{
	unsigned long f0 = 0;
	unsigned long f1 = 1;
	unsigned long fnum = f1;
	int i;
	if((0 == n) || (1 == n))
	{
		printf("fib(%d) = %d\n", n, n);
		return;
	}
	for(i = 2; i <= n; ++i)
	{
		fnum = f1 + f0;
		f0 = f1;
		f1 = fnum;
	}

	printf("fib(%d) = %lu", n, fnum);
}

void print_odds(const int limit)
{
	int i;
	for(i = 1; i <= limit; i = i + 2)
	{
		printf("%d\t", i);
	}
	printf("\n");
}

void print_fizzbuzz(const int limit)
{
	int i;
	for(i = 0; i <= limit; ++i)
	{
		if((0 == i%3) && (0 == i%5))
		{
			printf("fizzbuzz\t");
		}
		else if(0 == i%3)
		{
			printf("fizz\t");
		}
		else if(0 == i%5)
		{
			printf("buzz\t");
		}
		else
		{
			printf("%d\t", i);
		}
	}
	printf("\n");
}


Copyright © 2012 Arnuld Uttre, Village – Patti, P.O – Manakpur, Tehsil – Nangal, Distt. – Ropar, Punjab (INDIA)

Verbatim copying and distribution of this entire article are permitted worldwide, without royalty, in any medium, provided this notice, and the copyright notice, are preserved.

Copyleft Logo (Hebrew)

September 1, 2007 at 7:57 am | Posted in art | Leave a comment

I have created a new Copyleft Logo by using the Hebrew Language. In Hebrew Language, the English alphabets C and G are represented by one letter named Gimel. I reversed the Gimel, just like reversed C in Copyleft logo 🙂 and here is what I designed then:

Copyleft_Hebrew - white Copyleft_Hebrew - transparent Copyleft_Hebrew - patters-plywood-LIGHT Copyleft_Hebrew - patters-plywood-BLUE

Copyleft_Hebrew -  3 colors Copyleft_Hebrew - green-on-blue-pattern Copyleft_Hebrew - green-on-blue-pattern-STONES

I will publish more logos created in several different languages 🙂



Copyright © 2007, Arnuld
Uttre, #331/type-2/sector-1,
Naya Nangal, Distt. – Ropar, Punjab (INDIA)

any work on this page falls under one of these 2 categories: either “text” or “art”.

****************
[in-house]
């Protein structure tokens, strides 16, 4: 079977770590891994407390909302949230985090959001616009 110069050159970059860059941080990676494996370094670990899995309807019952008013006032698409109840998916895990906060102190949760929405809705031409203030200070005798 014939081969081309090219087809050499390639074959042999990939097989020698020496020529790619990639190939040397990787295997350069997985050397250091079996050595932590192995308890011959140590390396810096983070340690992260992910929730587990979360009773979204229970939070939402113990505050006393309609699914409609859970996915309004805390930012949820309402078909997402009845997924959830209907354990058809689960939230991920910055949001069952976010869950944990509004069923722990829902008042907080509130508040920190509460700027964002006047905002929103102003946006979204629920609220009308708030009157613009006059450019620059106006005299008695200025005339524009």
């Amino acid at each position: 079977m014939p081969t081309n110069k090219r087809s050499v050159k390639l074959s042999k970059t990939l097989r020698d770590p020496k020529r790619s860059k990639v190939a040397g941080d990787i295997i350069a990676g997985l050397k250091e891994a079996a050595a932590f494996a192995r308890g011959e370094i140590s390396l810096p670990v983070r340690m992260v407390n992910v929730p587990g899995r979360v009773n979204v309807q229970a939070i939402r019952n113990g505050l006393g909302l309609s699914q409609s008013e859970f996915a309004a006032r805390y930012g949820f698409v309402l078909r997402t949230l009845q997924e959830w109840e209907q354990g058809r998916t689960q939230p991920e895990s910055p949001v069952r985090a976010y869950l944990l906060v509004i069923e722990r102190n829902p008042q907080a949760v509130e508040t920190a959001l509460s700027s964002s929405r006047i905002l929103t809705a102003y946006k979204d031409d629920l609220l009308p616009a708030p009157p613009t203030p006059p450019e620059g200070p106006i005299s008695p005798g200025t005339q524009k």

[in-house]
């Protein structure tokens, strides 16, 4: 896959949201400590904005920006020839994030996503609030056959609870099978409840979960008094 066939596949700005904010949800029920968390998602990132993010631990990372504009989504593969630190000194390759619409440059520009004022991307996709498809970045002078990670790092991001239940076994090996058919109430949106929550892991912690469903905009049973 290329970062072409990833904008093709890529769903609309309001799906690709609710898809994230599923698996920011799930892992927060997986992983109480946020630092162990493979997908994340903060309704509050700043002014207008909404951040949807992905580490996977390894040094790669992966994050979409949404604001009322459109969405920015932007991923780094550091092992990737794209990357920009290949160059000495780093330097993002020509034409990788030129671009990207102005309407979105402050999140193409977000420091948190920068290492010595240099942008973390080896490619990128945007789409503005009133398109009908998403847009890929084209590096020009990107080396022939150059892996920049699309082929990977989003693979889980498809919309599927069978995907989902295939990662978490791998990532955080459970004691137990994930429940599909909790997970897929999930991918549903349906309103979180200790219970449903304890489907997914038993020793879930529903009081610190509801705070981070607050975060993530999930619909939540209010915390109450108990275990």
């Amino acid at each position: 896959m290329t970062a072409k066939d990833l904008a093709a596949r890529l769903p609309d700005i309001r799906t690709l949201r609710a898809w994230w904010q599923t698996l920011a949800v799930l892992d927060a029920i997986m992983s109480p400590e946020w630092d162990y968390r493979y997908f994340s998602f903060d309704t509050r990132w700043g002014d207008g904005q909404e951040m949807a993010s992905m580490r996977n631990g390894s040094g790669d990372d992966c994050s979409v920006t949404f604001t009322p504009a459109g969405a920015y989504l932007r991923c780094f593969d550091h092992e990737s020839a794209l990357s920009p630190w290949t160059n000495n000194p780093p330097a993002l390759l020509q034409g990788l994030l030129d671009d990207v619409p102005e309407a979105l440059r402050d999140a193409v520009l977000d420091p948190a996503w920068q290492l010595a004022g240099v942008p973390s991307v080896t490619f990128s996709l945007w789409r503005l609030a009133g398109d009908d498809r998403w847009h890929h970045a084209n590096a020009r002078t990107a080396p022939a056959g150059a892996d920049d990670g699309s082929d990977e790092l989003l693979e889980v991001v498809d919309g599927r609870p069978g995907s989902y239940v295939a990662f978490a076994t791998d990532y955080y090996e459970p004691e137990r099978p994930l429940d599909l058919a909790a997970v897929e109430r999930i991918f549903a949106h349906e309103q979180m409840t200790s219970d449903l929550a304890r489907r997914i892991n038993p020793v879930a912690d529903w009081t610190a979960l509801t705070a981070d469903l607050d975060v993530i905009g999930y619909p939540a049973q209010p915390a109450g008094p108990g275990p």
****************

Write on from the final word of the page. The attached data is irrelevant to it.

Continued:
for “text work”, Verbatim copying and distribution are permitted worldwide, without royalty, in any medium, provided this notice, and the copyright notice, are preserved.

“art work”, falls under Free Art License. read this:

Copyleft: this work of art is free, you can redistribute it and/or modify it according to terms of the Free Art license. You will find a specimen of this license on the site Copyleft Attitude http://artlibre.org as well as on other sites.

Copyleft Logo

September 1, 2007 at 7:31 am | Posted in art | 2 Comments

This is the modified Copyleft Logo. I got the original one from Wikipedia . There are 2 versions, black & green and both are in public domain. So I took the liberty to apply some designs and patterns I like 🙂 and here is the output:

Copyleft tiger-white-blue Copyleft trio Copyleft trio-TEXT Copyleft trio-TEXT-rotated

 


 


Copyright © 2007, Arnuld
Uttre, #331/type-2/sector-1,
Naya Nangal, Distt. – Ropar, Punjab (INDIA)

any work on this page falls under one of these 2 categories: either “text” or “art”.

for “text work”, Verbatim copying and distribution are permitted worldwide, without royalty, in any medium, provided this notice, and the copyright notice, are preserved.

“art work”, falls under Free Art License. read this:

Copyleft: this work of art is free, you can redistribute it and/or modify it according to terms of the Free Art license. You will find a specimen of this license on the site Copyleft Attitude http://artlibre.org as well as on other sites.